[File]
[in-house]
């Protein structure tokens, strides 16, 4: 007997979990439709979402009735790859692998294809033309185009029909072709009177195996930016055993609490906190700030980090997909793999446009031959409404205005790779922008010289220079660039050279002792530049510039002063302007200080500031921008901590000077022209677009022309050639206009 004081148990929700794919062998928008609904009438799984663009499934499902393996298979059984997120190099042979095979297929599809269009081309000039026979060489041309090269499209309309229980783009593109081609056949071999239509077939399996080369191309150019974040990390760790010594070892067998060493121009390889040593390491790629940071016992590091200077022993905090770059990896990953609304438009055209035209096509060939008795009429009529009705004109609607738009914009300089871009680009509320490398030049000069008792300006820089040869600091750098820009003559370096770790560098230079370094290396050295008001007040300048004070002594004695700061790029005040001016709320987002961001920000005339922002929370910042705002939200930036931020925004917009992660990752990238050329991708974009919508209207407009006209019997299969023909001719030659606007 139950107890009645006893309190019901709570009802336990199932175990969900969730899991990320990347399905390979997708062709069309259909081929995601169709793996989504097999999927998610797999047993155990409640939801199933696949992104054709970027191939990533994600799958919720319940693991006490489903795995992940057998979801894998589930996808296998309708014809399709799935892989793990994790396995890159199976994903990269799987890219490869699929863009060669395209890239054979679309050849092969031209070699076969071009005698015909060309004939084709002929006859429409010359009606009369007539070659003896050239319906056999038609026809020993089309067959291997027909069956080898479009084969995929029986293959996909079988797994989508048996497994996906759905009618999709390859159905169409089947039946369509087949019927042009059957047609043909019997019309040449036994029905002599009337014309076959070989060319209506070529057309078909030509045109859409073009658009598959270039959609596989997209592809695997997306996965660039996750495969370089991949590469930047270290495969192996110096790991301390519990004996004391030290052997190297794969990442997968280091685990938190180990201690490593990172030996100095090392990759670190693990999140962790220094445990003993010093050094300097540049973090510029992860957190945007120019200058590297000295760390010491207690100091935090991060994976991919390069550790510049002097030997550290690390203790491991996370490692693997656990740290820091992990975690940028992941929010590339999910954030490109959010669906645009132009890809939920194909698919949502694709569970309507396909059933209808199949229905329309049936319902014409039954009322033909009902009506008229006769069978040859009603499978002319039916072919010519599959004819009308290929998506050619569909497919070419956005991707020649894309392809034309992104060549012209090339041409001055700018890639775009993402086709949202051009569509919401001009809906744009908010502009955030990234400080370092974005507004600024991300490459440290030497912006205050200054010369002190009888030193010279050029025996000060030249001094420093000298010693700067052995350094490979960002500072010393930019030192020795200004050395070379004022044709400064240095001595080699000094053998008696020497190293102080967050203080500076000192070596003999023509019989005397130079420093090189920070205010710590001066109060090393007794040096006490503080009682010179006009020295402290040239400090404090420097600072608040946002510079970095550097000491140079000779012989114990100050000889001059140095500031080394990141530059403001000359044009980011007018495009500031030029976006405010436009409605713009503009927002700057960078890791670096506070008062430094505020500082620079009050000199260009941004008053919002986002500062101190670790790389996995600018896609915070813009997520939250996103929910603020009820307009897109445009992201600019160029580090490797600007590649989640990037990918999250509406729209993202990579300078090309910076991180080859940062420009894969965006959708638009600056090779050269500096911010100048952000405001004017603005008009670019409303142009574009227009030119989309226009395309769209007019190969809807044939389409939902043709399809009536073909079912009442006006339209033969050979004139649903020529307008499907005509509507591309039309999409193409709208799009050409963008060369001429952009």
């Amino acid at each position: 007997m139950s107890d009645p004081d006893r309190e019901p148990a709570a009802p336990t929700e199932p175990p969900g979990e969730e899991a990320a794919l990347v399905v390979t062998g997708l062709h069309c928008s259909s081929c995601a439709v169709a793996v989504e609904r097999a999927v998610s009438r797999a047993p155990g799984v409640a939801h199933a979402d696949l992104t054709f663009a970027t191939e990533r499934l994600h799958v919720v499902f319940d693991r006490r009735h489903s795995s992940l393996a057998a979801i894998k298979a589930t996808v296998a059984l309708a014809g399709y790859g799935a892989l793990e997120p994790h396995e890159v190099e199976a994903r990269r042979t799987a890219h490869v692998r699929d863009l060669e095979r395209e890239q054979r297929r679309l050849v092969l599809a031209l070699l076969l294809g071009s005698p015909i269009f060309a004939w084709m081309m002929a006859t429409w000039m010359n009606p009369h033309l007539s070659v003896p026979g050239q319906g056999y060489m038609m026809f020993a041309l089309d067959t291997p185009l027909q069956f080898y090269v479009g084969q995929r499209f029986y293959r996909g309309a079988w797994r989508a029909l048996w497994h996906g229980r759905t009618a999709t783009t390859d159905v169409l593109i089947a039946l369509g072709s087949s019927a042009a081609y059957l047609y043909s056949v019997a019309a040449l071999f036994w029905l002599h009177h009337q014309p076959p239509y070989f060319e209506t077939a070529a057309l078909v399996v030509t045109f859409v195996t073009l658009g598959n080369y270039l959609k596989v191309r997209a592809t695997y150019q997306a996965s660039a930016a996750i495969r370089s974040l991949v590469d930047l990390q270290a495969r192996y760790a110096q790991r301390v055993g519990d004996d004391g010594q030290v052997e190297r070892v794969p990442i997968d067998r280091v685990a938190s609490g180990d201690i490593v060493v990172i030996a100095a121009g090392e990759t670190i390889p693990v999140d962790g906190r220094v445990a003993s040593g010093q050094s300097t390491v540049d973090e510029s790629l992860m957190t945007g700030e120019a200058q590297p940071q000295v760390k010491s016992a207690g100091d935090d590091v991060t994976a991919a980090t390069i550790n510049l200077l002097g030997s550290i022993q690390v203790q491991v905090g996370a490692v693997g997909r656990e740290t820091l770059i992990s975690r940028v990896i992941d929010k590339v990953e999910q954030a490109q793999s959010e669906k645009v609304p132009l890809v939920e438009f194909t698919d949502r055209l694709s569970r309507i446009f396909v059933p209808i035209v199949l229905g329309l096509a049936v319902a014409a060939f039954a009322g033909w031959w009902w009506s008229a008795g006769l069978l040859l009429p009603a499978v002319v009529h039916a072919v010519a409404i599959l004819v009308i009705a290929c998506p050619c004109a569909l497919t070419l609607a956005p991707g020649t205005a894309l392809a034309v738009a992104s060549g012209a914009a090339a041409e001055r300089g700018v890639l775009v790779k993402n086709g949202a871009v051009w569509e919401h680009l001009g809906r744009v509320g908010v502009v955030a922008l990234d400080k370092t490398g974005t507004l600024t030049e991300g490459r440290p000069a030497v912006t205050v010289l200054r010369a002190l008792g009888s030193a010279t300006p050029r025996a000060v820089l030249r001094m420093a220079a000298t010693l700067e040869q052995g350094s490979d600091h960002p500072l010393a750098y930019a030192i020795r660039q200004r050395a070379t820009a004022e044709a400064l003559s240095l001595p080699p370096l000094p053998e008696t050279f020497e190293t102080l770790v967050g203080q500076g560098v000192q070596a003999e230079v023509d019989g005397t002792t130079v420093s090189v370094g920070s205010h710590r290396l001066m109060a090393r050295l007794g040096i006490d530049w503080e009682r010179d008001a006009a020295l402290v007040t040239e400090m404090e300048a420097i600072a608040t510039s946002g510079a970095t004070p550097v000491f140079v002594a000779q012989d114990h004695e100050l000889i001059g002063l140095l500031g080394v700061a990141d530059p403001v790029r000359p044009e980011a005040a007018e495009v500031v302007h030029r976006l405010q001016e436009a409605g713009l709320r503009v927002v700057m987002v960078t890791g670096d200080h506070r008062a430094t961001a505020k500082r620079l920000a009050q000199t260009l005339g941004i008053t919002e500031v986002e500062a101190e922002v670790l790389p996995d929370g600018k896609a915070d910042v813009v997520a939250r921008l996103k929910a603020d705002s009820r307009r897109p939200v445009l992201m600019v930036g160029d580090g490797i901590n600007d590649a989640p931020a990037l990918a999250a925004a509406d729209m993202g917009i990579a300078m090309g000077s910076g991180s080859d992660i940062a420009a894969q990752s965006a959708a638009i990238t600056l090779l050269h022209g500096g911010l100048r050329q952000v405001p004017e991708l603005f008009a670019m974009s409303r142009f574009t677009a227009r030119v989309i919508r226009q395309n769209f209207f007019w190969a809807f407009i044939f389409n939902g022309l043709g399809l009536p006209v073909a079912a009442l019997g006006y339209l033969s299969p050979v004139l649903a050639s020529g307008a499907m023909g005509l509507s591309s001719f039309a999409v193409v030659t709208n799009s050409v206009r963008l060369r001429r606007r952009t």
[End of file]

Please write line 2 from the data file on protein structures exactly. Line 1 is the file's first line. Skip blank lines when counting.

């Protein structure tokens, strides 16, 4: 007997979990439709979402009735790859692998294809033309185009029909072709009177195996930016055993609490906190700030980090997909793999446009031959409404205005790779922008010289220079660039050279002792530049510039002063302007200080500031921008901590000077022209677009022309050639206009 004081148990929700794919062998928008609904009438799984663009499934499902393996298979059984997120190099042979095979297929599809269009081309000039026979060489041309090269499209309309229980783009593109081609056949071999239509077939399996080369191309150019974040990390760790010594070892067998060493121009390889040593390491790629940071016992590091200077022993905090770059990896990953609304438009055209035209096509060939008795009429009529009705004109609607738009914009300089871009680009509320490398030049000069008792300006820089040869600091750098820009003559370096770790560098230079370094290396050295008001007040300048004070002594004695700061790029005040001016709320987002961001920000005339922002929370910042705002939200930036931020925004917009992660990752990238050329991708974009919508209207407009006209019997299969023909001719030659606007 139950107890009645006893309190019901709570009802336990199932175990969900969730899991990320990347399905390979997708062709069309259909081929995601169709793996989504097999999927998610797999047993155990409640939801199933696949992104054709970027191939990533994600799958919720319940693991006490489903795995992940057998979801894998589930996808296998309708014809399709799935892989793990994790396995890159199976994903990269799987890219490869699929863009060669395209890239054979679309050849092969031209070699076969071009005698015909060309004939084709002929006859429409010359009606009369007539070659003896050239319906056999038609026809020993089309067959291997027909069956080898479009084969995929029986293959996909079988797994989508048996497994996906759905009618999709390859159905169409089947039946369509087949019927042009059957047609043909019997019309040449036994029905002599009337014309076959070989060319209506070529057309078909030509045109859409073009658009598959270039959609596989997209592809695997997306996965660039996750495969370089991949590469930047270290495969192996110096790991301390519990004996004391030290052997190297794969990442997968280091685990938190180990201690490593990172030996100095090392990759670190693990999140962790220094445990003993010093050094300097540049973090510029992860957190945007120019200058590297000295760390010491207690100091935090991060994976991919390069550790510049002097030997550290690390203790491991996370490692693997656990740290820091992990975690940028992941929010590339999910954030490109959010669906645009132009890809939920194909698919949502694709569970309507396909059933209808199949229905329309049936319902014409039954009322033909009902009506008229006769069978040859009603499978002319039916072919010519599959004819009308290929998506050619569909497919070419956005991707020649894309392809034309992104060549012209090339041409001055700018890639775009993402086709949202051009569509919401001009809906744009908010502009955030990234400080370092974005507004600024991300490459440290030497912006205050200054010369002190009888030193010279050029025996000060030249001094420093000298010693700067052995350094490979960002500072010393930019030192020795200004050395070379004022044709400064240095001595080699000094053998008696020497190293102080967050203080500076000192070596003999023509019989005397130079420093090189920070205010710590001066109060090393007794040096006490503080009682010179006009020295402290040239400090404090420097600072608040946002510079970095550097000491140079000779012989114990100050000889001059140095500031080394990141530059403001000359044009980011007018495009500031030029976006405010436009409605713009503009927002700057960078890791670096506070008062430094505020500082620079009050000199260009941004008053919002986002500062101190670790790389996995600018896609915070813009997520939250996103929910603020009820307009897109445009992201600019160029580090490797600007590649989640990037990918999250509406729209993202990579300078090309910076991180080859940062420009894969965006959708638009600056090779050269500096911010100048952000405001004017603005008009670019409303142009574009227009030119989309226009395309769209007019190969809807044939389409939902043709399809009536073909079912009442006006339209033969050979004139649903020529307008499907005509509507591309039309999409193409709208799009050409963008060369001429952009």